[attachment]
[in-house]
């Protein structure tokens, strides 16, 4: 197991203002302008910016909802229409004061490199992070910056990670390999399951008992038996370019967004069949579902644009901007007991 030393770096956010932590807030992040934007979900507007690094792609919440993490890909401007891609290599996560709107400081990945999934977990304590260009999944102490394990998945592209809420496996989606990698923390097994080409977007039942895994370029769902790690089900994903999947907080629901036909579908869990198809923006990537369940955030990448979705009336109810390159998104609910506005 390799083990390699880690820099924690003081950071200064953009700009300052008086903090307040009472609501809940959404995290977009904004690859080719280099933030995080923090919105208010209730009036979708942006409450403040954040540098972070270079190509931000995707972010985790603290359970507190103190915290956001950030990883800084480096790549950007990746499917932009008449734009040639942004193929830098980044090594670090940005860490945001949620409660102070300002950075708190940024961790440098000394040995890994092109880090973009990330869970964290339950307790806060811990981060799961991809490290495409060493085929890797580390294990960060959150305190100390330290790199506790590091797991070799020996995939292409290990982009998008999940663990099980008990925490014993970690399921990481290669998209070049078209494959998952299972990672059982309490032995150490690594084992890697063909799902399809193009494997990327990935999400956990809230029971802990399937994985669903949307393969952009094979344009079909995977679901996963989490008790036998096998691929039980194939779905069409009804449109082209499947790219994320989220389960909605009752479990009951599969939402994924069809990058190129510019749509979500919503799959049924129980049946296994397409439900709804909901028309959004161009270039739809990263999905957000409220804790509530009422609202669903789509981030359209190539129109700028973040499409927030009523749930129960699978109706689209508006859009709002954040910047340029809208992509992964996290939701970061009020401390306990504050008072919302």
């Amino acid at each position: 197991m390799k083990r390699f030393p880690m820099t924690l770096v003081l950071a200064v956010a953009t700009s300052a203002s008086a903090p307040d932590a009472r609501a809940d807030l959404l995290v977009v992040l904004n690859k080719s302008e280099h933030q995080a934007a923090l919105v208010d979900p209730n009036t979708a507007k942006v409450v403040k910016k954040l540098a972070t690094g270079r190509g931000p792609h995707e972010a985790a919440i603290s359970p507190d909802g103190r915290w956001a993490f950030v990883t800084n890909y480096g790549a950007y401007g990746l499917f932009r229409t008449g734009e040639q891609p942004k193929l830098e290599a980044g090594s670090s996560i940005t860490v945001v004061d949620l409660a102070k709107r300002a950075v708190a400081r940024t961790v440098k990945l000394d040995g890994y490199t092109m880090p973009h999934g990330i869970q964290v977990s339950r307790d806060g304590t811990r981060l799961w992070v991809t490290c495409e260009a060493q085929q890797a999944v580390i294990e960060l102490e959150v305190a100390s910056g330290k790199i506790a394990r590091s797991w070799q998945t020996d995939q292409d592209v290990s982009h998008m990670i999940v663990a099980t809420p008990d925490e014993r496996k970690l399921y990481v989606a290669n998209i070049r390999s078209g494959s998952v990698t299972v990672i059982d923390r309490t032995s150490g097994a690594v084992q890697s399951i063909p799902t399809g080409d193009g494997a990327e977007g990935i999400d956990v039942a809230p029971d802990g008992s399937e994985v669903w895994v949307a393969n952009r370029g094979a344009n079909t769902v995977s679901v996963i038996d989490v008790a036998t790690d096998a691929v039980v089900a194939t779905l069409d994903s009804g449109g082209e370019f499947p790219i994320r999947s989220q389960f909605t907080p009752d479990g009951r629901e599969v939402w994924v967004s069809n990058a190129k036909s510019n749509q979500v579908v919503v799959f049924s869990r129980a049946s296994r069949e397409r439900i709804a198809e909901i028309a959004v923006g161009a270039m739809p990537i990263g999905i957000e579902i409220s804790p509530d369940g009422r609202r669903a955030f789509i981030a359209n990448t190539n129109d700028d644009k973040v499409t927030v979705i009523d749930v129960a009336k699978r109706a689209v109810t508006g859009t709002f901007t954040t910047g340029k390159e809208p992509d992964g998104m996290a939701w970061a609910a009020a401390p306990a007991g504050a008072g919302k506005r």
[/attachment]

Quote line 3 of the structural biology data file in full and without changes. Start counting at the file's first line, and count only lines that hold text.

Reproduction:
């Amino acid at each position: 197991m390799k083990r390699f030393p880690m820099t924690l770096v003081l950071a200064v956010a953009t700009s300052a203002s008086a903090p307040d932590a009472r609501a809940d807030l959404l995290v977009v992040l904004n690859k080719s302008e280099h933030q995080a934007a923090l919105v208010d979900p209730n009036t979708a507007k942006v409450v403040k910016k954040l540098a972070t690094g270079r190509g931000p792609h995707e972010a985790a919440i603290s359970p507190d909802g103190r915290w956001a993490f950030v990883t800084n890909y480096g790549a950007y401007g990746l499917f932009r229409t008449g734009e040639q891609p942004k193929l830098e290599a980044g090594s670090s996560i940005t860490v945001v004061d949620l409660a102070k709107r300002a950075v708190a400081r940024t961790v440098k990945l000394d040995g890994y490199t092109m880090p973009h999934g990330i869970q964290v977990s339950r307790d806060g304590t811990r981060l799961w992070v991809t490290c495409e260009a060493q085929q890797a999944v580390i294990e960060l102490e959150v305190a100390s910056g330290k790199i506790a394990r590091s797991w070799q998945t020996d995939q292409d592209v290990s982009h998008m990670i999940v663990a099980t809420p008990d925490e014993r496996k970690l399921y990481v989606a290669n998209i070049r390999s078209g494959s998952v990698t299972v990672i059982d923390r309490t032995s150490g097994a690594v084992q890697s399951i063909p799902t399809g080409d193009g494997a990327e977007g990935i999400d956990v039942a809230p029971d802990g008992s399937e994985v669903w895994v949307a393969n952009r370029g094979a344009n079909t769902v995977s679901v996963i038996d989490v008790a036998t790690d096998a691929v039980v089900a194939t779905l069409d994903s009804g449109g082209e370019f499947p790219i994320r999947s989220q389960f909605t907080p009752d479990g009951r629901e599969v939402w994924v967004s069809n990058a190129k036909s510019n749509q979500v579908v919503v799959f049924s869990r129980a049946s296994r069949e397409r439900i709804a198809e909901i028309a959004v923006g161009a270039m739809p990537i990263g999905i957000e579902i409220s804790p509530d369940g009422r609202r669903a955030f789509i981030a359209n990448t190539n129109d700028d644009k973040v499409t927030v979705i009523d749930v129960a009336k699978r109706a689209v109810t508006g859009t709002f901007t954040t910047g340029k390159e809208p992509d992964g998104m996290a939701w970061a609910a009020a401390p306990a007991g504050a008072g919302k506005r």